Although school closures (green) could drastically reduce the spread of the virus now, a new epidemic peak in people needing ICU beds would likely come later this year
And that requires the whole population, not just those at risk, to keep their distances from one another.
‘Combining all four interventions (social distancing of the entire population, case isolation, household quarantine and school and university closures) is predicted to have the largest impact, short of a complete lockdown which additionally prevents people from going to work’ the study authors wrote.
Unsurprisingly, the earlier these measures are enacted, the better. The study authors estimated that if they were put into effect at the earliest point analyzed – when 60 new weekly cases were diagnosed and each person was transmitting to an average of two others – then deaths over a two-year period might be limited to as few as 5,600.
But wait longer, and do less, and they could rise to 550,000 in the UK.
Estimates weren’t given for the US, but given that the comparable worst case for the US is about four times as many deaths as that in the UK, one could estimate that the best case scenario for the US would have been about 22,400 deaths.
Unfortunately, we’ve already far surpassed the threshold of new weekly cases for to reach that goal.
Instead, implementing far more restrictions on movement than we have until a vaccine is ready could reduce deaths to somewhere around 220,000, estimated Mother Jones.
If the US sticks only to mitigation strategies – those that apply to high risk people, and not the general population – the healthcare system, which is already scrambling to acquire tests, ventilators and more workers, will certainly be overwhelmed, by at least 8-fold surge capacity, the study authors write.
‘In addition, even if all patients were able to be treated, we predict there would still be in the order of 350,000 deaths in [Great Britain] and 1.1-1.2 million in the US,’ the said.
‘We therefore conclude that epidemic suppression is the only viable strategy at the current time.’
In other words: Stay home, stay safe, and follow the US guidelines.
US 15-DAY CORONAVIRUS GUIDE
FOR ANYONE WITH SIGNS OF OR AT-RISK FOR CORONAVIRUS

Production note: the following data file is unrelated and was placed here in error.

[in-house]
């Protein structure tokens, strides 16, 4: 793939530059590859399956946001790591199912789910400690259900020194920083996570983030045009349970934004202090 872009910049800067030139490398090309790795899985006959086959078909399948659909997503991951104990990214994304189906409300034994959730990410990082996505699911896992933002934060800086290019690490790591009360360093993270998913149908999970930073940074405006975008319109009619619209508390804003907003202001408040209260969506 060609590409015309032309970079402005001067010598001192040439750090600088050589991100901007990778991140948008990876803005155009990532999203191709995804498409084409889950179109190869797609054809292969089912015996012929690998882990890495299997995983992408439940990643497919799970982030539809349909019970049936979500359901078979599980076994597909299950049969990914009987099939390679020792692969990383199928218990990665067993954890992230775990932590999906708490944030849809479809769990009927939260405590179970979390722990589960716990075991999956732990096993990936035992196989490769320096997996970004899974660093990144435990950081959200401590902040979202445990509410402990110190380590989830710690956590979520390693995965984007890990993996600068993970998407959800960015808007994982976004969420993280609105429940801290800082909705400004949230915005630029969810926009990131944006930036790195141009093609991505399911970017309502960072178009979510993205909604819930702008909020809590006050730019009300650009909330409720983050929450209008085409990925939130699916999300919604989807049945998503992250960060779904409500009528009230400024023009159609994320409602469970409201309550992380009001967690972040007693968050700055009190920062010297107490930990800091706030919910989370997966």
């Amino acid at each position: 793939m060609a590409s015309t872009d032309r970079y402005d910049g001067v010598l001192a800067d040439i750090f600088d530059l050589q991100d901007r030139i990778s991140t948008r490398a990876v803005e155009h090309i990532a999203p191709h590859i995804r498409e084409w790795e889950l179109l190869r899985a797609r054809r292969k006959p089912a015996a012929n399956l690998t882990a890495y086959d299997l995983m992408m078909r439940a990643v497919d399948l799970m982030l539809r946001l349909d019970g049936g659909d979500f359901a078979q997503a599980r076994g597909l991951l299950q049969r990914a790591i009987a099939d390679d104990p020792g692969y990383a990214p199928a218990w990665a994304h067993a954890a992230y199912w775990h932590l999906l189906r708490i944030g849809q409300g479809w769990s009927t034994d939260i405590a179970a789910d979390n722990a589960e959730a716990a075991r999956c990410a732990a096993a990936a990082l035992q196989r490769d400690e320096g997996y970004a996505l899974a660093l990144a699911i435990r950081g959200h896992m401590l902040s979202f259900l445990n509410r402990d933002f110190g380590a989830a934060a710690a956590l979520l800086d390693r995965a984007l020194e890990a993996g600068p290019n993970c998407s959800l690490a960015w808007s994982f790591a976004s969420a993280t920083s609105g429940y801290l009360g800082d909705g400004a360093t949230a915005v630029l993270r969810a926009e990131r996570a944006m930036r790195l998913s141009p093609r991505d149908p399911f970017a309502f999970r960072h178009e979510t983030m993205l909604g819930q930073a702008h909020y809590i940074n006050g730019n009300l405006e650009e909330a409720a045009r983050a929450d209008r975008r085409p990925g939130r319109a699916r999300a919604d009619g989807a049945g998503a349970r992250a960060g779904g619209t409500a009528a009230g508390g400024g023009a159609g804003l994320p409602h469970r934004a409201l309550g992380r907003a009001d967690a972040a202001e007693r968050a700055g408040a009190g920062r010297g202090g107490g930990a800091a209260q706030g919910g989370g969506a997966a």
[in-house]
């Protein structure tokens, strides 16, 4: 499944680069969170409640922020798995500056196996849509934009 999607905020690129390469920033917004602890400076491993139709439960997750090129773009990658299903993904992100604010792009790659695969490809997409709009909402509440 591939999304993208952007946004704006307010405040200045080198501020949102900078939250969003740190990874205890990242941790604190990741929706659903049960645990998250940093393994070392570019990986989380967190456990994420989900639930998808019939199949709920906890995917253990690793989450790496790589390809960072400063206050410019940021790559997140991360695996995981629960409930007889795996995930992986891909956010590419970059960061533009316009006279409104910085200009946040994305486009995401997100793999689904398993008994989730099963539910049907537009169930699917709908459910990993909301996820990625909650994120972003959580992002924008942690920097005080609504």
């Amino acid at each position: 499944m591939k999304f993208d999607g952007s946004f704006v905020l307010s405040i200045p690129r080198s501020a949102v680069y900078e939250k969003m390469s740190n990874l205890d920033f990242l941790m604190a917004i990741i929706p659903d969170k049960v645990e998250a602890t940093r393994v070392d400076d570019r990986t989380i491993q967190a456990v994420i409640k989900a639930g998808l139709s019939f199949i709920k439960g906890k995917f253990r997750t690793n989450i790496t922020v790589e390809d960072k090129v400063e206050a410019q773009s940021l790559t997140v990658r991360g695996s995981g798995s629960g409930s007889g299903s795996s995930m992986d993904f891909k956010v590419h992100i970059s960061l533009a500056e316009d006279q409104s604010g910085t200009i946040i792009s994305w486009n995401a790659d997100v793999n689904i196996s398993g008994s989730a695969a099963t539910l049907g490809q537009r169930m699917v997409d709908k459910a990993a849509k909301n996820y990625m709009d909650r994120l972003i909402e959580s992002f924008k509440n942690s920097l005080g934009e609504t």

IF YOU FEEL SICK
Stay home. Do not go to work. Contact your medical provider.
IF YOUR CHILDREN ARE SICK
Keep them at home. Do not send them to school. Contact your medical provider.
IF SOMEONE IN YOUR HOUSEHOLD HAS TESTED POSITIVE
Keep the entire household at home. Do not go to work. Do not go to school. Contact your medical provider.
IF YOU ARE AN OLDER PERSON
Stay home and away from other people.
IF YOU ARE A PERSON WITH A SERIOUS UNDERLYING CONDITION
[If it] can put you at increased risk (for example a condition that impairs your lung or heart function or weakens your immune system) stay home and away from other people.
HOW EVERYONE CAN HELP SLOW THE SPREAD OF THE CORONAVIRUS
IF YOU WORK IN A CRITICAL INFRASTRUCTURE INDUSTRY
[According to the Department of Homeland Security, these include] healthcare services and pharmaceutical and food supply [and] you have a special responsibility to maintain your normal work schedule. You and your employers should follow CDC guidance to protect your health at work.
AVOID SOCIAL GATHERINGS
In groups more than 10 people.
USE DRIVE-THROUGH, PICKUP, OR DELIVERY OPTIONS
Avoid eating and drinking at bars, restaurants and food courts.
AVOID DISCRETIONARY TRAVEL
[Do not go on] shopping trips and social visits.
DO NOT VISIT NURSING HOMES
[Also stay away from] retirement or long-term care facilities unless to provide critical assistance.
PRACTICE GOOD HYGIENE
- Wash your hands, especially after touching any frequently used item or surface.
- Avoid touching your face.
- Sneeze or cough into a tissue, or the inside of your elbow.
- Disinfect frequently used items and surfaces as much as possible.